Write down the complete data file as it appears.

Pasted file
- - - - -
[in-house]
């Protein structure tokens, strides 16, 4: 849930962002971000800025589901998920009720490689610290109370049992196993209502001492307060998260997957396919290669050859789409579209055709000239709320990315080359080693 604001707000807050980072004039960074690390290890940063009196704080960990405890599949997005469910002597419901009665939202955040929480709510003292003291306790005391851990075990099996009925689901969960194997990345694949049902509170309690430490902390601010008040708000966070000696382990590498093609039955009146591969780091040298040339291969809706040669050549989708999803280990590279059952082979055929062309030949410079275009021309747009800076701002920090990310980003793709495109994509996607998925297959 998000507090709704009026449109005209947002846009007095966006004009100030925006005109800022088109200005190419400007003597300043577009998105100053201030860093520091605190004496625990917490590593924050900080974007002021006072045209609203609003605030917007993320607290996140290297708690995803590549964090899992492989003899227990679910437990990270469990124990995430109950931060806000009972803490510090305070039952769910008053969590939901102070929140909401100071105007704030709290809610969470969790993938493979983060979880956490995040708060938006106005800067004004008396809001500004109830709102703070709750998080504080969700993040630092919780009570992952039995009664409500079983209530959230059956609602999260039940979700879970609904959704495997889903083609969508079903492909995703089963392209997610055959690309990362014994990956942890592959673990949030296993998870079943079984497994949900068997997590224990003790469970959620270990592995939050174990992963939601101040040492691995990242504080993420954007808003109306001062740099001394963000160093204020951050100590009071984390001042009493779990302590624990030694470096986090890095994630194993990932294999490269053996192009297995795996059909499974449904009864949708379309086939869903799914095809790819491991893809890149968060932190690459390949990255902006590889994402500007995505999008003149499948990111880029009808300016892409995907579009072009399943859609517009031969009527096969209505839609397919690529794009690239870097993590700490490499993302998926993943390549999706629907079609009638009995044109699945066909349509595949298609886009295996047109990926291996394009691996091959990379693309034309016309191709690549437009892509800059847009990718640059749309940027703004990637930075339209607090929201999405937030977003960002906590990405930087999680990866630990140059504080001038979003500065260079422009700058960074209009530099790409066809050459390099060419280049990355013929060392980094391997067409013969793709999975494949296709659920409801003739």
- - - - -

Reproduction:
[in-house]
């Protein structure tokens, strides 16, 4: 849930962002971000800025589901998920009720490689610290109370049992196993209502001492307060998260997957396919290669050859789409579209055709000239709320990315080359080693 604001707000807050980072004039960074690390290890940063009196704080960990405890599949997005469910002597419901009665939202955040929480709510003292003291306790005391851990075990099996009925689901969960194997990345694949049902509170309690430490902390601010008040708000966070000696382990590498093609039955009146591969780091040298040339291969809706040669050549989708999803280990590279059952082979055929062309030949410079275009021309747009800076701002920090990310980003793709495109994509996607998925297959 998000507090709704009026449109005209947002846009007095966006004009100030925006005109800022088109200005190419400007003597300043577009998105100053201030860093520091605190004496625990917490590593924050900080974007002021006072045209609203609003605030917007993320607290996140290297708690995803590549964090899992492989003899227990679910437990990270469990124990995430109950931060806000009972803490510090305070039952769910008053969590939901102070929140909401100071105007704030709290809610969470969790993938493979983060979880956490995040708060938006106005800067004004008396809001500004109830709102703070709750998080504080969700993040630092919780009570992952039995009664409500079983209530959230059956609602999260039940979700879970609904959704495997889903083609969508079903492909995703089963392209997610055959690309990362014994990956942890592959673990949030296993998870079943079984497994949900068997997590224990003790469970959620270990592995939050174990992963939601101040040492691995990242504080993420954007808003109306001062740099001394963000160093204020951050100590009071984390001042009493779990302590624990030694470096986090890095994630194993990932294999490269053996192009297995795996059909499974449904009864949708379309086939869903799914095809790819491991893809890149968060932190690459390949990255902006590889994402500007995505999008003149499948990111880029009808300016892409995907579009072009399943859609517009031969009527096969209505839609397919690529794009690239870097993590700490490499993302998926993943390549999706629907079609009638009995044109699945066909349509595949298609886009295996047109990926291996394009691996091959990379693309034309016309191709690549437009892509800059847009990718640059749309940027703004990637930075339209607090929201999405937030977003960002906590990405930087999680990866630990140059504080001038979003500065260079422009700058960074209009530099790409066809050459390099060419280049990355013929060392980094391997067409013969793709999975494949296709659920409801003739």